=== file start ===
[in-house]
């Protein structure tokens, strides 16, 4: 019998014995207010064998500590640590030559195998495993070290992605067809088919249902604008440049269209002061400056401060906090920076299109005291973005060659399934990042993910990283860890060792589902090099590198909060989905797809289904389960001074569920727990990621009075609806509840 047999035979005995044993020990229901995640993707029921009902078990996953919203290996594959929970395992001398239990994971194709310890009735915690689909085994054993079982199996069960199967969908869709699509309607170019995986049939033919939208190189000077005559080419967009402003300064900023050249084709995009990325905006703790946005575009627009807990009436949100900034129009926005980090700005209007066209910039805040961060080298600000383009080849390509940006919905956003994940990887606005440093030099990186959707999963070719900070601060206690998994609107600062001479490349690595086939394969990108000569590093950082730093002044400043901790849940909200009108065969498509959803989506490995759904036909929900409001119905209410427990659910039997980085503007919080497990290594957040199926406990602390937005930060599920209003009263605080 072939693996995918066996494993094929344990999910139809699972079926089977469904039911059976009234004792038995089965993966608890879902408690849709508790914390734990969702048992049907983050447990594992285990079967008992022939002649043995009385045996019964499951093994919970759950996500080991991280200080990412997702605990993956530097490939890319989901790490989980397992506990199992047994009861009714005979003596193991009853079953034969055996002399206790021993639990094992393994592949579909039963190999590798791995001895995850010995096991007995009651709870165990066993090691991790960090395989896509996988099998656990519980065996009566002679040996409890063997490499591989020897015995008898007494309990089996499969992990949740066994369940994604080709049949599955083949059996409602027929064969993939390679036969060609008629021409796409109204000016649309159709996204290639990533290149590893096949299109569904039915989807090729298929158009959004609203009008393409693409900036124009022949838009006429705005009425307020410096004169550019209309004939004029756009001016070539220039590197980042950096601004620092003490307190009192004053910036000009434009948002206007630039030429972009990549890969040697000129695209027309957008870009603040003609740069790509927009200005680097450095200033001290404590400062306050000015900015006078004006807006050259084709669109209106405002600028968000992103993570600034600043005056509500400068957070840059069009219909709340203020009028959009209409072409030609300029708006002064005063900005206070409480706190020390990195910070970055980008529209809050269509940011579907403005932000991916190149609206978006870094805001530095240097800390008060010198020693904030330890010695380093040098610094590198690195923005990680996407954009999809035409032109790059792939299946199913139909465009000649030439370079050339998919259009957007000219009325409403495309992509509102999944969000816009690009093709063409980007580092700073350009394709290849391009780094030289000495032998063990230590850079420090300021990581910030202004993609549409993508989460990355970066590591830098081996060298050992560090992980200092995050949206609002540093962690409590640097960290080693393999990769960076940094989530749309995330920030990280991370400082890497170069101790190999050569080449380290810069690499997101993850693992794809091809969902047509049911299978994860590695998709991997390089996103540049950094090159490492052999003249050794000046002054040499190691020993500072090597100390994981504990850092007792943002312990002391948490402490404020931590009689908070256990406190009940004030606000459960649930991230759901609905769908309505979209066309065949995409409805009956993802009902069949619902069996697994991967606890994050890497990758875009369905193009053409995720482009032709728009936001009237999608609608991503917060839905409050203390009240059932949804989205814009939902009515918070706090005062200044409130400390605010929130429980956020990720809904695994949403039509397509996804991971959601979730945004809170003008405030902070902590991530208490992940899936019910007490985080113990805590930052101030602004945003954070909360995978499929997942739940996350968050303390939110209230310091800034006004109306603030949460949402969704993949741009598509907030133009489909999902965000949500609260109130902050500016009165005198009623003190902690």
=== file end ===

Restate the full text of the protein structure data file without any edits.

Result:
[in-house]
């Protein structure tokens, strides 16, 4: 019998014995207010064998500590640590030559195998495993070290992605067809088919249902604008440049269209002061400056401060906090920076299109005291973005060659399934990042993910990283860890060792589902090099590198909060989905797809289904389960001074569920727990990621009075609806509840 047999035979005995044993020990229901995640993707029921009902078990996953919203290996594959929970395992001398239990994971194709310890009735915690689909085994054993079982199996069960199967969908869709699509309607170019995986049939033919939208190189000077005559080419967009402003300064900023050249084709995009990325905006703790946005575009627009807990009436949100900034129009926005980090700005209007066209910039805040961060080298600000383009080849390509940006919905956003994940990887606005440093030099990186959707999963070719900070601060206690998994609107600062001479490349690595086939394969990108000569590093950082730093002044400043901790849940909200009108065969498509959803989506490995759904036909929900409001119905209410427990659910039997980085503007919080497990290594957040199926406990602390937005930060599920209003009263605080 072939693996995918066996494993094929344990999910139809699972079926089977469904039911059976009234004792038995089965993966608890879902408690849709508790914390734990969702048992049907983050447990594992285990079967008992022939002649043995009385045996019964499951093994919970759950996500080991991280200080990412997702605990993956530097490939890319989901790490989980397992506990199992047994009861009714005979003596193991009853079953034969055996002399206790021993639990094992393994592949579909039963190999590798791995001895995850010995096991007995009651709870165990066993090691991790960090395989896509996988099998656990519980065996009566002679040996409890063997490499591989020897015995008898007494309990089996499969992990949740066994369940994604080709049949599955083949059996409602027929064969993939390679036969060609008629021409796409109204000016649309159709996204290639990533290149590893096949299109569904039915989807090729298929158009959004609203009008393409693409900036124009022949838009006429705005009425307020410096004169550019209309004939004029756009001016070539220039590197980042950096601004620092003490307190009192004053910036000009434009948002206007630039030429972009990549890969040697000129695209027309957008870009603040003609740069790509927009200005680097450095200033001290404590400062306050000015900015006078004006807006050259084709669109209106405002600028968000992103993570600034600043005056509500400068957070840059069009219909709340203020009028959009209409072409030609300029708006002064005063900005206070409480706190020390990195910070970055980008529209809050269509940011579907403005932000991916190149609206978006870094805001530095240097800390008060010198020693904030330890010695380093040098610094590198690195923005990680996407954009999809035409032109790059792939299946199913139909465009000649030439370079050339998919259009957007000219009325409403495309992509509102999944969000816009690009093709063409980007580092700073350009394709290849391009780094030289000495032998063990230590850079420090300021990581910030202004993609549409993508989460990355970066590591830098081996060298050992560090992980200092995050949206609002540093962690409590640097960290080693393999990769960076940094989530749309995330920030990280991370400082890497170069101790190999050569080449380290810069690499997101993850693992794809091809969902047509049911299978994860590695998709991997390089996103540049950094090159490492052999003249050794000046002054040499190691020993500072090597100390994981504990850092007792943002312990002391948490402490404020931590009689908070256990406190009940004030606000459960649930991230759901609905769908309505979209066309065949995409409805009956993802009902069949619902069996697994991967606890994050890497990758875009369905193009053409995720482009032709728009936001009237999608609608991503917060839905409050203390009240059932949804989205814009939902009515918070706090005062200044409130400390605010929130429980956020990720809904695994949403039509397509996804991971959601979730945004809170003008405030902070902590991530208490992940899936019910007490985080113990805590930052101030602004945003954070909360995978499929997942739940996350968050303390939110209230310091800034006004109306603030949460949402969704993949741009598509907030133009489909999902965000949500609260109130902050500016009165005198009623003190902690």